Will you live to work or will you work to live?
Will you step to the future or dwell on the past?
For what be your fight, be it colour or class?
It’s about continued inequality and the triumph of money over morality, about how a “love of the pound” can eternally compromise you. It’s like a story from the Bible, full of references to temptation and evil, one that gets to the heart of ancient human concerns rather than getting stuck somewhere in the club.
Throughout the album there’s references to British politics, to the rat race, to third world debt keeping people in their place. Roots Manuva is a very idiosyncratic rapper, there’s no bragging and bluster but there’s also nothing overbearingly “positive vibes” about him. He’s got a hard-edged, realistic and immersive approach to story-telling which, on Brand New Second Hand, keeps him far away from the beardy, “isn’t America mean, isn’t peace great” territory of so many rappers that style themselves as anti-gangsta.
There’s a preacher-like tone which perhaps comes from his Pentecostal upbringing, a commanding sense of the pulpit that allows him to address serious moral and political issues without sounding like a lightweight. He’s always heartfelt, always sincere but often witty. He’s not a religious nut though. You can tell he’s been through the whole routine and lived to escape. On “Clockwork”, he calls bullshit on Jehovah’s Witnesses while also talking about the sense of purpose he has in his life:
Cos it's all about strength while we walk through the valley of the snipe, heathens
Get thee from my sight, you cats is ever eager
To preach up in my face when you just about scrape to know all that is
How the hell you try to tell me coca-cola got fizz?
I read your pamphlet four times, It don't make sense
You front like you be scholar, Smith smells pretence
Youse best get off your horse, drink your milk, get the frig out
It’s a statement of individuality and that individuality is strongly felt throughout the record. On “Strange Behaviour”, Rodney trashes his piggy bank and takes the coppers round to P.J. Patel’s to get himself a 4-pack. Mr Patel is pretty pissed off with Rodders but what can he do? Kissing his teeth, our man heads back home. On the way, he runs into Charmaine, an old friend, (“We weren't on no bone tip, just real good friends”) and they go back to his place to have a drink and a chat. A few hours in, Charmaine flips out and tells her story: she hooked up with a dealer and now there’s a £10,000 price on his life. She lived the high life for a while but now she’s terrified. In fact, she’s “trapped in the trade of the oldest trade” and she wants to know if Mr. Manuva is interested in her services. He’s got “no business with no drugs man’s queen”, so he says no. It’s another declaration of individuality:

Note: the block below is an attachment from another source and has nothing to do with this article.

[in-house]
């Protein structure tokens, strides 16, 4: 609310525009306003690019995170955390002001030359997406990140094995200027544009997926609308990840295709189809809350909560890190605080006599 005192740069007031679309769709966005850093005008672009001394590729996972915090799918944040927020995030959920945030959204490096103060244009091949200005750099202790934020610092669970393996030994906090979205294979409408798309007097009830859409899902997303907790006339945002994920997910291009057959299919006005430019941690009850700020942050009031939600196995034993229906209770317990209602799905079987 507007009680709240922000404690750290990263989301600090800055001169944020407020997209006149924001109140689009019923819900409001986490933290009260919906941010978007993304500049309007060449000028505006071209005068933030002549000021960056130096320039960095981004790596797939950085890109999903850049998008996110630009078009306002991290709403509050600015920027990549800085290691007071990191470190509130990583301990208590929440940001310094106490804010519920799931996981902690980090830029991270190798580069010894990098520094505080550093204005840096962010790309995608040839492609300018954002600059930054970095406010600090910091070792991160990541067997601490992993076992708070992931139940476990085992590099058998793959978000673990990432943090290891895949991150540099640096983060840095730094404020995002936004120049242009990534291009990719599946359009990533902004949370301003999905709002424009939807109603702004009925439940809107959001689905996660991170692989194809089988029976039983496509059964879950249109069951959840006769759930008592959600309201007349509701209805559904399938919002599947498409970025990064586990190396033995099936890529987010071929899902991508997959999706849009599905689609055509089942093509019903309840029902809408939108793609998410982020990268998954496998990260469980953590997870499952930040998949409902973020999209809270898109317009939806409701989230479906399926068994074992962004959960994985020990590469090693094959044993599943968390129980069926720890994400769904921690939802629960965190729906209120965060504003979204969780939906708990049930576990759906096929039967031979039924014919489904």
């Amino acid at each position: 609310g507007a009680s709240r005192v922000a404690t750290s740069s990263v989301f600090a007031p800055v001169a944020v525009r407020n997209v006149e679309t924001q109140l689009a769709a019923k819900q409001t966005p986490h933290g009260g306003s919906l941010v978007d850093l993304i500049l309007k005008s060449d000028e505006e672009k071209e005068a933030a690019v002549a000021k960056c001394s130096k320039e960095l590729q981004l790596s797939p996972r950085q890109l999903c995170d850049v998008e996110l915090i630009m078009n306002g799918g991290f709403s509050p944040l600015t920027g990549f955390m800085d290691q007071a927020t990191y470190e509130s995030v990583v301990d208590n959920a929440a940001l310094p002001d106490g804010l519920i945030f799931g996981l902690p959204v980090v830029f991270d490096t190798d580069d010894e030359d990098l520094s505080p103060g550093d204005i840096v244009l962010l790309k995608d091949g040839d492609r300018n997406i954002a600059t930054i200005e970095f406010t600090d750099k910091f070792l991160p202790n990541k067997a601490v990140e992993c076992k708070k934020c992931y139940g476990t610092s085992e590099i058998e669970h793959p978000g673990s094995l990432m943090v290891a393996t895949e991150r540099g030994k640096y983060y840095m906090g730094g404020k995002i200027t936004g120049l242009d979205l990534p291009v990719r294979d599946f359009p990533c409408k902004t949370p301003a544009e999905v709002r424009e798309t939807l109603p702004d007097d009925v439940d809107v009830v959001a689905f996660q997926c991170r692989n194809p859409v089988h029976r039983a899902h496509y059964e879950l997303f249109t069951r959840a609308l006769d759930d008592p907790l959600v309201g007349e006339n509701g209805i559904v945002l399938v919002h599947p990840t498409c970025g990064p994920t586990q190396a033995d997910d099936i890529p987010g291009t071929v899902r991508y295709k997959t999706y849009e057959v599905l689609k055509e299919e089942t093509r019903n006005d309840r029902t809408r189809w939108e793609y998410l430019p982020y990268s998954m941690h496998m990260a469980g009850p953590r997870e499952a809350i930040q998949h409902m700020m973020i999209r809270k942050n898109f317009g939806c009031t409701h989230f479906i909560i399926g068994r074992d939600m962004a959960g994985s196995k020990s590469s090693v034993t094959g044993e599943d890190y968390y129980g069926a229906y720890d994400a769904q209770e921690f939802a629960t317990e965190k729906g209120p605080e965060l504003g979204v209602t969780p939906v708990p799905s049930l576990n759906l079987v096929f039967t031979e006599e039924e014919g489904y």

It seemed like the planet gone mad
What you staring in my face for?
I told you dudes I can't save ya
What the frig is with this strange behaviour?
It’s hard to believe it’s been 15 years since this album was made. It’s easier to believe that nothing as good as it has ever come out of the UK hip-hop scene. Grime took over and that’s no bad thing, but Brand New Second Hand needs to be heard again. It’s an album that draws you into its world. There’s brooding, almost mythical feeling that runs through Roots Manuva’s meditations on poverty, urban life, racism and crime. It’s very English; Indian corner shops, piggy banks, kissed teeth, travel cards, cries of “great scot” and “I say”, two-bit gangsters and Rodney’s “jet black flow from the south-west of L-O-N-D-O-N” means it never gets close to sounding like a D-list Tupac knock-off. He may not have got near it since, and the scene it came out of may be dead in the water, but for making Brand New Second Hand, Roots Manuva needs to be honoured for his services to British music.
To celebrate the 15th anniversary of Brand New Second Hand Big Dada are giving away a free download of "Movements" from the record. Here you go:
Follow Oscar on Twitter: @OscarRickettNow